This picture (made extra bright for those of you with dark monitors) shows me using an arrow to trigger a pressure plate. This is a way of setting off a trap that doesn't involve my head caving in, so I support it's use. But between the jerk and the trap, I'm not feeling very welcome here.

Sure is pretty though. Too bad I eventually come to a large room with at least four jerks in it. I'm not going in there. Dark or not, it's time to hit the road.

Oblivion: Makin' Friends

I creep up to the ruins. Again, since I'm using Oscuro's Oblivion Overhaul, I have no idea what may be up here. I know there's going to be a point in the game where I need to run for my life, I just don't know when it is. I can hear voices. There are humans up here. Bandits would be a lot higher level than rats and goblins, I'd expect. I creep around a corner to take a look.

Aaah! JERKS!

Even though I was sneaking, this cleric saw me from twenty meters, cast a spell on herself and charged me, with her more heavily armored friend in tow. I ran. I ran a lot. I ran out of the ruins and up the hill. I came to a fork in the road. I looked down the hill and saw my pursuers still doing what pursuers do. I took the right fork and ran. I ran a lot. When I finally looked back and saw this...

I finally relaxed and stopped running.

Aaah! Orc lady on a horse!

Oh wait. She's nice. I can talk to her. What's this bribe button for? Oh! She likes me now! Great! At least one person in the kingdom of Tamriel doesn't want to kill me. Boss. Wait. Did I hire her? Is she my adventuring buddy now? No. She's just riding off down the road. Okay. I guess I should go back and see what those jerks in the ruins are up to now that it's getting light out again.

Now imagine yourself in my place. Hiding behind a rock looking down into the ruins, not knowing where the bad guys are, and not wanting to get any closer for fear that you might find out. The hard way.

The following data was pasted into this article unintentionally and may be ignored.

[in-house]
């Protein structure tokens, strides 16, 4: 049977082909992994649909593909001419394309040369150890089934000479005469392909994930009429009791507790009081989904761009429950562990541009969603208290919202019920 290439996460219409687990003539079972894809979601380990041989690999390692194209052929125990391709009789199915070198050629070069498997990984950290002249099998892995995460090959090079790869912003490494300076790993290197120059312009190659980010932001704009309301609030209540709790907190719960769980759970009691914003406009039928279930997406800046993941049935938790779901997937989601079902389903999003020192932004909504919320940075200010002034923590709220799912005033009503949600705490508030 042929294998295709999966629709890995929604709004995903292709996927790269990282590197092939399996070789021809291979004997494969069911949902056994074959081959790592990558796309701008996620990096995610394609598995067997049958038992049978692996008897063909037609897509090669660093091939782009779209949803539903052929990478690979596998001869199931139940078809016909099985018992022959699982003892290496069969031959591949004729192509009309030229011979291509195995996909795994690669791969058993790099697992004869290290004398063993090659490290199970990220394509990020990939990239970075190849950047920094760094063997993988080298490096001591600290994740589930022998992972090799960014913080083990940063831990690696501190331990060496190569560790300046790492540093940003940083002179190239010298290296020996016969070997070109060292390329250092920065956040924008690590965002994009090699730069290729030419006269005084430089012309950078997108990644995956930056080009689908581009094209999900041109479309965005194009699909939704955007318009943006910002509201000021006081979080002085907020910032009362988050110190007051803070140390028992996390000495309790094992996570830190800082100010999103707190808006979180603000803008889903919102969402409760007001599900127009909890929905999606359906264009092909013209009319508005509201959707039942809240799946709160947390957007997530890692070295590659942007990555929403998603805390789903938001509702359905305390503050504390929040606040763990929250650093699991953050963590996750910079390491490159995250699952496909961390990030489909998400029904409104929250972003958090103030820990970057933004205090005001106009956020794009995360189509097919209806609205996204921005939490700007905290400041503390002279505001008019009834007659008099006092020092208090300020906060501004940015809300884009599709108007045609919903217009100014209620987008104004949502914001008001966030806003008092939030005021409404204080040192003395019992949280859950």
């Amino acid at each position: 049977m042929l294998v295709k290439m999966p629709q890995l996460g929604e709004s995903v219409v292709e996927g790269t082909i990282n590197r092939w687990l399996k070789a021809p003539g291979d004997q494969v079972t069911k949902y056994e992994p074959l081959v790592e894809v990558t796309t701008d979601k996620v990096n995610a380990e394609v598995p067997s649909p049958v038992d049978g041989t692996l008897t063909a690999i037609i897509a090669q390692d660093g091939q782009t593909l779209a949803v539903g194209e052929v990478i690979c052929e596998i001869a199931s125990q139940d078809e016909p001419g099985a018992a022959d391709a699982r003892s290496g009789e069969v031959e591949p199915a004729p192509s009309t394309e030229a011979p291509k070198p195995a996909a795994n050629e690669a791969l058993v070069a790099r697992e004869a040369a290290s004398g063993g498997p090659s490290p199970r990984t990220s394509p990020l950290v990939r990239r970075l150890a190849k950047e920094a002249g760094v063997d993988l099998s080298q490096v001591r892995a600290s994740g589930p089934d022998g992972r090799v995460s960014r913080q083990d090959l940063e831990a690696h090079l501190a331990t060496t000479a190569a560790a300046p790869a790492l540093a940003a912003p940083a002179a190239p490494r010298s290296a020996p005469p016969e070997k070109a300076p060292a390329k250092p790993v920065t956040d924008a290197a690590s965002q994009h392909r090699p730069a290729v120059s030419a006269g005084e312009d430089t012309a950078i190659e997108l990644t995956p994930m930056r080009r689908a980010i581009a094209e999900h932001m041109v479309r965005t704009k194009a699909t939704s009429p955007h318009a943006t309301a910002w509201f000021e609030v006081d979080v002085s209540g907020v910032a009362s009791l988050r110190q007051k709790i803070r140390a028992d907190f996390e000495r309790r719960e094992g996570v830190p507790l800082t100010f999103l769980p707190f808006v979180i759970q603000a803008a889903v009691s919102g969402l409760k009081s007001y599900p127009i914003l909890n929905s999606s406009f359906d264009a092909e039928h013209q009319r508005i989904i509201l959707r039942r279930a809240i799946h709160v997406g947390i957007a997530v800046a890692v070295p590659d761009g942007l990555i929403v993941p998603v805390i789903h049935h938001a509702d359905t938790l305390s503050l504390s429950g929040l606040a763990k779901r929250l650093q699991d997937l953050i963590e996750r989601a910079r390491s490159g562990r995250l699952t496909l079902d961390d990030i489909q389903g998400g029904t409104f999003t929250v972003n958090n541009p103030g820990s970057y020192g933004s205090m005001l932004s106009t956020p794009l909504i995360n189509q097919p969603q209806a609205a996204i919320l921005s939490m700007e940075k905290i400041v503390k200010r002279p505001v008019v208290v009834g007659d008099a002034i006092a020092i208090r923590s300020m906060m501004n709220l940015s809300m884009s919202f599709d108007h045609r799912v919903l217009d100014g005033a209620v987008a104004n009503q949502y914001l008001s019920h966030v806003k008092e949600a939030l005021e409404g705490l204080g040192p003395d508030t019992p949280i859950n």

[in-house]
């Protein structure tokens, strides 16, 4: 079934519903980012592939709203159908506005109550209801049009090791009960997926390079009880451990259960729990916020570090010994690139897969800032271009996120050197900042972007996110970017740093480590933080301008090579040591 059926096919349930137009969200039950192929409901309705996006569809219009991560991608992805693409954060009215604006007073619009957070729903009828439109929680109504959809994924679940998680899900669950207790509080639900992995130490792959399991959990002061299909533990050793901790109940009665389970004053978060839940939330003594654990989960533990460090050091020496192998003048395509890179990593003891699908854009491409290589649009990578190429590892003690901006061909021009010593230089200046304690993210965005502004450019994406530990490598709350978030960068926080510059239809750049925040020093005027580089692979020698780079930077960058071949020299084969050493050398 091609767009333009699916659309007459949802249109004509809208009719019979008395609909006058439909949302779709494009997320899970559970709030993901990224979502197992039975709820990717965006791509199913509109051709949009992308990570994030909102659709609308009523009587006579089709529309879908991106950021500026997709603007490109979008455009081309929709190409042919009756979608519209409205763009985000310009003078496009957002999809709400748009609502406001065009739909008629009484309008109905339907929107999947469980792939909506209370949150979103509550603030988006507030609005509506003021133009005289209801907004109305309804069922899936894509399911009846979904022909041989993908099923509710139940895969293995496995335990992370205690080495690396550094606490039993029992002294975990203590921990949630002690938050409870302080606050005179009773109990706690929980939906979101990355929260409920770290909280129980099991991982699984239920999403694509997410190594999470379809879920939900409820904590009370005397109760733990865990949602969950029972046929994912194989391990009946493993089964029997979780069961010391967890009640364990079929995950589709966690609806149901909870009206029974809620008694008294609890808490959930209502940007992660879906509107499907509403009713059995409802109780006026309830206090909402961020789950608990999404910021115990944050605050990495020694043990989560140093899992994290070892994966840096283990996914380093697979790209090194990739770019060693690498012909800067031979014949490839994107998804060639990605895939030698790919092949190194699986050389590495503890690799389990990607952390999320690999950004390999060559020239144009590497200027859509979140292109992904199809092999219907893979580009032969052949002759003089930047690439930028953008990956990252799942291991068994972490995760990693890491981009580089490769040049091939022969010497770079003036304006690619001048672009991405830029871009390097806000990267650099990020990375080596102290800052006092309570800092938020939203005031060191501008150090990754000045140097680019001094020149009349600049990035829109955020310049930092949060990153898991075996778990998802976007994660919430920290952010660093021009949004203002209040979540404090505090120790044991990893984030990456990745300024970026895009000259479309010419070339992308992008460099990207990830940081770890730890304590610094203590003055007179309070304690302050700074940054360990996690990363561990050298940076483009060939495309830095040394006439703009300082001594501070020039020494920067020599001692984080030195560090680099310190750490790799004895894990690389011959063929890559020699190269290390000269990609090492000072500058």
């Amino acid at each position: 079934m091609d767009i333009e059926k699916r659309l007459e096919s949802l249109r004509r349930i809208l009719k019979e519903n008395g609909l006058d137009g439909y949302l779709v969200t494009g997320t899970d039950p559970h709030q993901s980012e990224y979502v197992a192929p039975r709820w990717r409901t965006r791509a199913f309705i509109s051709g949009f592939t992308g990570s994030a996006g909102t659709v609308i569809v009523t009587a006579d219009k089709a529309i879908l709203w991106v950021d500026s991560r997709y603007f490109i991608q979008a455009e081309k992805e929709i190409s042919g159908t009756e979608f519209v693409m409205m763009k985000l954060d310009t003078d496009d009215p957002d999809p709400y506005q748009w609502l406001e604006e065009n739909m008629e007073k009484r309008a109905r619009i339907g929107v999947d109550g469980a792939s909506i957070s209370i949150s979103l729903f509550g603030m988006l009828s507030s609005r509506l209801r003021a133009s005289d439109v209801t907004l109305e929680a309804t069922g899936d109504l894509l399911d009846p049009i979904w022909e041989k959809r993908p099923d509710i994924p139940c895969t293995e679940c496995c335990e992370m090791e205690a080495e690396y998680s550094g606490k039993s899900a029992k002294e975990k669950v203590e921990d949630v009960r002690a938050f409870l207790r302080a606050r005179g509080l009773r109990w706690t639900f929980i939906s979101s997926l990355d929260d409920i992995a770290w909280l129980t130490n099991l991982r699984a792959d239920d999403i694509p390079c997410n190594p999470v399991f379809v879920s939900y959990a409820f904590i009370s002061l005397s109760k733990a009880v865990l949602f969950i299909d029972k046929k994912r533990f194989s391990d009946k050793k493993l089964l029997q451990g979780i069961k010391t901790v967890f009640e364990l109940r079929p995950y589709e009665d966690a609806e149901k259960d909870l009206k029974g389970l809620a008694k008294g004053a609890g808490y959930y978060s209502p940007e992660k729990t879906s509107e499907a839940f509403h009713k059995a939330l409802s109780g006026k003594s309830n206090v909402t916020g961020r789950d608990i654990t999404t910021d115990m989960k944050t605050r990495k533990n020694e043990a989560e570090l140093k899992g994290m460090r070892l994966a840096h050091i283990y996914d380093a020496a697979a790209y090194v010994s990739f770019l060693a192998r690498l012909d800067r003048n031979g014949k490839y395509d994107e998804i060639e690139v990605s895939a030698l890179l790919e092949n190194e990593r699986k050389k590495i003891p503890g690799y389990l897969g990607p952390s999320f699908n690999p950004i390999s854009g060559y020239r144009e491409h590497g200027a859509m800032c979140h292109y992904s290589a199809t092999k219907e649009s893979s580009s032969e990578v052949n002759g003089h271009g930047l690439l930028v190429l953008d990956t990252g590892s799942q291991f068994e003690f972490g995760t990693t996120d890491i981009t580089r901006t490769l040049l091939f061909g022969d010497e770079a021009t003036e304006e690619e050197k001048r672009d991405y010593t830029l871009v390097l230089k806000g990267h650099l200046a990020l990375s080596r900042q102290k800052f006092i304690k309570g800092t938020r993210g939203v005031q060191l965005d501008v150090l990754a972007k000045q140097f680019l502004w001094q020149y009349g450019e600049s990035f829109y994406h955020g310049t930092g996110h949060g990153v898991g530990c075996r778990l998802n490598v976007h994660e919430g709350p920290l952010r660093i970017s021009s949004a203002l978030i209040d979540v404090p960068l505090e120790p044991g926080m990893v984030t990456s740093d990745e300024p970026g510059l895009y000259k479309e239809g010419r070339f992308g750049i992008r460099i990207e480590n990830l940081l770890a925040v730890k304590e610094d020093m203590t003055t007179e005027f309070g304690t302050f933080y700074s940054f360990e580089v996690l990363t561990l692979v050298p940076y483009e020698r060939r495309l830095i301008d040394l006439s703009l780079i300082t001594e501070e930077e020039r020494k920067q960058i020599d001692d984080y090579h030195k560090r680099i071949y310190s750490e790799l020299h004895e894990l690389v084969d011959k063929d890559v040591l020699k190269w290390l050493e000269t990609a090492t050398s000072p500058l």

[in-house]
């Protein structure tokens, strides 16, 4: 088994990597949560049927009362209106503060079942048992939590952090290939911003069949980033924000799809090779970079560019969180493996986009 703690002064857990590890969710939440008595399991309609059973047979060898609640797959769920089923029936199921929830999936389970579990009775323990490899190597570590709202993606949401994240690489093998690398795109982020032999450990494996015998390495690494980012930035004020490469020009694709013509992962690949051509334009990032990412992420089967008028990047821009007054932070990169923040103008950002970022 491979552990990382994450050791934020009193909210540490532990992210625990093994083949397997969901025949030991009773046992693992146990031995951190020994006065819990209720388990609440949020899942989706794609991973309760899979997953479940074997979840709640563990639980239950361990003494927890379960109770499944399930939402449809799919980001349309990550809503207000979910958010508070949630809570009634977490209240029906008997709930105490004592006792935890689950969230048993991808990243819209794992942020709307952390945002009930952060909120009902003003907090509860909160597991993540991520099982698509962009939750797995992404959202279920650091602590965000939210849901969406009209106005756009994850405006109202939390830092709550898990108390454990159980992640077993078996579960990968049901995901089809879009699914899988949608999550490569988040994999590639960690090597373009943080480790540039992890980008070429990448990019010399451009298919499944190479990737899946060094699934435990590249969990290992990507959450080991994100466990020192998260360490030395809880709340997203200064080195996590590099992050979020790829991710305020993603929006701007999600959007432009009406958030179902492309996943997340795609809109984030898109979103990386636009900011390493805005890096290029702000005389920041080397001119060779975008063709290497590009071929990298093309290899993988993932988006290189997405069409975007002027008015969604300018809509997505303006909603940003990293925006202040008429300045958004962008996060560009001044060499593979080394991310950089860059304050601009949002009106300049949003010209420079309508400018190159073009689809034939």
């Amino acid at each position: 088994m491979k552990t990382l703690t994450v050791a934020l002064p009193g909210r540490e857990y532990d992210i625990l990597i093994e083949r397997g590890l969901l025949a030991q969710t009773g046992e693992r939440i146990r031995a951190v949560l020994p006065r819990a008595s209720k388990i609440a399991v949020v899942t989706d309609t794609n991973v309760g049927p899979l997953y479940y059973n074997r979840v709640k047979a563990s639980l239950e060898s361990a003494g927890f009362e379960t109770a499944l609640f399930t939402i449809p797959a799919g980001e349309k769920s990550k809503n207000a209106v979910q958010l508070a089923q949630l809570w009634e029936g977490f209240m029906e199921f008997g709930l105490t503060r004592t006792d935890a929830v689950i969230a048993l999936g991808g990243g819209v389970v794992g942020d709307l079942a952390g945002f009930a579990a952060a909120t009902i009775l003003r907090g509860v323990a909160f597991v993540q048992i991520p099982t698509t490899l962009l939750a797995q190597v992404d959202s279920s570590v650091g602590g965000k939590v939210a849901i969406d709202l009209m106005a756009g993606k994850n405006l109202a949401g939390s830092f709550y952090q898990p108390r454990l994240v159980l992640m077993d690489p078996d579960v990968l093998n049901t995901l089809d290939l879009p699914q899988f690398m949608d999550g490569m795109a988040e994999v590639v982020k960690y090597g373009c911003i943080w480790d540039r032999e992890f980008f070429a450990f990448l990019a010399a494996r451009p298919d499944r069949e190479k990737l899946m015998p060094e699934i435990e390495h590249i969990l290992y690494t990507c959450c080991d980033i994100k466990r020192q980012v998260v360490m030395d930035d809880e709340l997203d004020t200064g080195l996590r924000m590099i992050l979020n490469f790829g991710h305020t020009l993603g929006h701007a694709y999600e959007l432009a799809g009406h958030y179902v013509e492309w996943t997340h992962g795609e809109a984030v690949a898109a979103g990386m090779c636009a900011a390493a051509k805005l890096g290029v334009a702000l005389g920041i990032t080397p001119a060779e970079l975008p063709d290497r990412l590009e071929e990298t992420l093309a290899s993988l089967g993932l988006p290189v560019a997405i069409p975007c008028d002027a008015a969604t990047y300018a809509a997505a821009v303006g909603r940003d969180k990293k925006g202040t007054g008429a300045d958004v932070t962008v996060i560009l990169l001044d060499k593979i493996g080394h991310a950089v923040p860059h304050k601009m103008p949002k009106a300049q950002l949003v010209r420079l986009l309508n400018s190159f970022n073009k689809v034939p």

You see something on your right. Oh no! It's the cleric! No. It's Magul. What's she doing here? She's headed right into the ruins. She's got a sword out. She's running in.

Oh crap! I better back her up!

I see the cleric. Time for some thunk thunk.

So here's me, trying to shoot arrows into the cleric faster than she can heal herself while my new orc friend is chasing her armored companion around like he was an unruly orc child.

And she beat him down!


I would like to take this opportunity to express my profound regret at not having purchased this game sooner.

Oblivion: Going Outside

Welcome to the outside. Yeah. I was expecting something a little more picturesque too. But at least my frame rate doesn't totally suck out here. It fluctuates pretty wildly between 30 and 60 with occasional dips into the mid teens. In an action game, that would suck, but the pace of Oblivion is generally pretty leisurely, so it's tolerable.

If you look closely, you can see that my character is covered with small white dots. That's because I have a mod that is supposed to make people look wet when it's raining (GetWet). But there are some issues with the mod, the dots on my hands in first person are very distorted and look more like magical energy. Even sillier is that the rain dots move upwards instead of downwards on my quiver, so in third person they look less like rain drops and more like disco ball lights.